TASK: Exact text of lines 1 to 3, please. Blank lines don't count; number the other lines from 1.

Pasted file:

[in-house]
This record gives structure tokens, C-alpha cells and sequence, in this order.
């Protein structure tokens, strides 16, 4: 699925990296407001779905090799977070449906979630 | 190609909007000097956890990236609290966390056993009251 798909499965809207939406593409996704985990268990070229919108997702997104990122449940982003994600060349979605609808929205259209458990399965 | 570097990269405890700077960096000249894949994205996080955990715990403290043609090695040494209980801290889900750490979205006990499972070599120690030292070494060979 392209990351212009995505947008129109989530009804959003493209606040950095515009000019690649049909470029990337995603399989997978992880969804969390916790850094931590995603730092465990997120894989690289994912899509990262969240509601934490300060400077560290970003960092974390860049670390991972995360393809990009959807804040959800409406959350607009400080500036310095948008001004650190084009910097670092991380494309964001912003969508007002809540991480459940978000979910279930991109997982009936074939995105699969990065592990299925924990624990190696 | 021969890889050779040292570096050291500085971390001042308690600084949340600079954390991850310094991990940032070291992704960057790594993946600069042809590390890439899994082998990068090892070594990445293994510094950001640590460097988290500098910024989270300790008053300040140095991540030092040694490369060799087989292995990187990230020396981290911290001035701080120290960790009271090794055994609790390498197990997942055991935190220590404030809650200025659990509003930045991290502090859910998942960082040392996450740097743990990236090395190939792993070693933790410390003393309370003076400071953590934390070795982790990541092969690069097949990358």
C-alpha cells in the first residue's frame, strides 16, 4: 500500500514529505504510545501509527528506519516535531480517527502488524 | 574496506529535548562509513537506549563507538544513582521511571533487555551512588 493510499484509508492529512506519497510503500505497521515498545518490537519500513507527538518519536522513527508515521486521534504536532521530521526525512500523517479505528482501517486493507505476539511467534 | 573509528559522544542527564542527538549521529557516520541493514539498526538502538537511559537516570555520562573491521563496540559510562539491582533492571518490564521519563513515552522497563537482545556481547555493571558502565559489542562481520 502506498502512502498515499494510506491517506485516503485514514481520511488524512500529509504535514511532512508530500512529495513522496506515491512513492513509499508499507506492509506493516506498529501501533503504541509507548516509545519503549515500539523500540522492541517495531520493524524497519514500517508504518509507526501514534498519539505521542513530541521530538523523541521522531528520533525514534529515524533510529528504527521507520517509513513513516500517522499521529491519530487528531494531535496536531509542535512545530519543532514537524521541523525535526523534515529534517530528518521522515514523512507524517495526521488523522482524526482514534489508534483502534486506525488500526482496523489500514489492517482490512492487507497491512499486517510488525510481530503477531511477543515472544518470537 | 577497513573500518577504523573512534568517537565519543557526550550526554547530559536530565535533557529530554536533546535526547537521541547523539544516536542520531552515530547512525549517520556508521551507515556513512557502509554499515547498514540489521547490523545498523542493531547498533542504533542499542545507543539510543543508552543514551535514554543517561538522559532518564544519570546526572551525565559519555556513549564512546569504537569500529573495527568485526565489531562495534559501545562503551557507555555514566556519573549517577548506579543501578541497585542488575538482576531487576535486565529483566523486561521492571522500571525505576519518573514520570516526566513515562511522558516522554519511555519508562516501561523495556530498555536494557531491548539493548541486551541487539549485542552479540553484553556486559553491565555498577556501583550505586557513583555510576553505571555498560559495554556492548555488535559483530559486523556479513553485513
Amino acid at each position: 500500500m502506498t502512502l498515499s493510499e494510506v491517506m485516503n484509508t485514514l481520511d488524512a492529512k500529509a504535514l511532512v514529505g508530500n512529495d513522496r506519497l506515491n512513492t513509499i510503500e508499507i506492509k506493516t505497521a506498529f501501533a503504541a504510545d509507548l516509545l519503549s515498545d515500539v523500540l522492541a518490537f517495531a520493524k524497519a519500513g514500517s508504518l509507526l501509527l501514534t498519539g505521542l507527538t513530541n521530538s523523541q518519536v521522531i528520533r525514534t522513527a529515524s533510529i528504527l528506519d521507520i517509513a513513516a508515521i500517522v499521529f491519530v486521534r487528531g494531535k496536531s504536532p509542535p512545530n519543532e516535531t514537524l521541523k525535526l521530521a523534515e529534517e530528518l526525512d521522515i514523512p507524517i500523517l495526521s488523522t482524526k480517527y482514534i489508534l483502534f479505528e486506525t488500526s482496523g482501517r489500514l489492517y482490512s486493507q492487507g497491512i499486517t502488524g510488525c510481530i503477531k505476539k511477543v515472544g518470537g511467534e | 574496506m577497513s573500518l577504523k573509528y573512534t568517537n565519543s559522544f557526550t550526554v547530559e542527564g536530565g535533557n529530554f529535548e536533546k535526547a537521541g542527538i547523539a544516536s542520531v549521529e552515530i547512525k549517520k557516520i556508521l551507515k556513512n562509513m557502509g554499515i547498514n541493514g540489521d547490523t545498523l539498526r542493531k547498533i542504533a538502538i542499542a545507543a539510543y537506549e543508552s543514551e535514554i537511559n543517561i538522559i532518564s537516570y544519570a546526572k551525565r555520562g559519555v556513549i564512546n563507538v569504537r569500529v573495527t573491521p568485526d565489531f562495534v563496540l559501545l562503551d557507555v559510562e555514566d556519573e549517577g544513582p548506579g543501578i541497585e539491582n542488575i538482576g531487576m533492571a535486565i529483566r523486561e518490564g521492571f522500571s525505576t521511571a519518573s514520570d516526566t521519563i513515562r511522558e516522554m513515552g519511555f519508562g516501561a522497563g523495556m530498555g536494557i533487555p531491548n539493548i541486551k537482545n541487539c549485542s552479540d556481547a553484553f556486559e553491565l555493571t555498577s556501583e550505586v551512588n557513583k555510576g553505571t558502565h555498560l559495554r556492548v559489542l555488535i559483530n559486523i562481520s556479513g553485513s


[in-house]
This record gives structure tokens, C-alpha cells and sequence, in this order.
């Protein structure tokens, strides 16, 4: 699925990296407001779905090799977070449906979630 | 190609909007000097956890990236609290966390056993009251 798909499965809207939406593409996704985990268990070229919108997702997104990122449940982003994600060349979605609808929205259209458990399965 | 570097990269405890700077960096000249894949994205996080955990715990403290043609090695040494209980801290889900750490979205006990499972070599120690030292070494060979 392209990351212009995505947008129109989530009804959003493209606040950095515009000019690649049909470029990337995603399989997978992880969804969390916790850094931590995603730092465990997120894989690289994912899509990262969240509601934490300060400077560290970003960092974390860049670390991972995360393809990009959807804040959800409406959350607009400080500036310095948008001004650190084009910097670092991380494309964001912003969508007002809540991480459940978000979910279930991109997982009936074939995105699969990065592990299925924990624990190696 | 021969890889050779040292570096050291500085971390001042308690600084949340600079954390991850310094991990940032070291992704960057790594993946600069042809590390890439899994082998990068090892070594990445293994510094950001640590460097988290500098910024989270300790008053300040140095991540030092040694490369060799087989292995990187990230020396981290911290001035701080120290960790009271090794055994609790390498197990997942055991935190220590404030809650200025659990509003930045991290502090859910998942960082040392996450740097743990990236090395190939792993070693933790410390003393309370003076400071953590934390070795982790990541092969690069097949990358």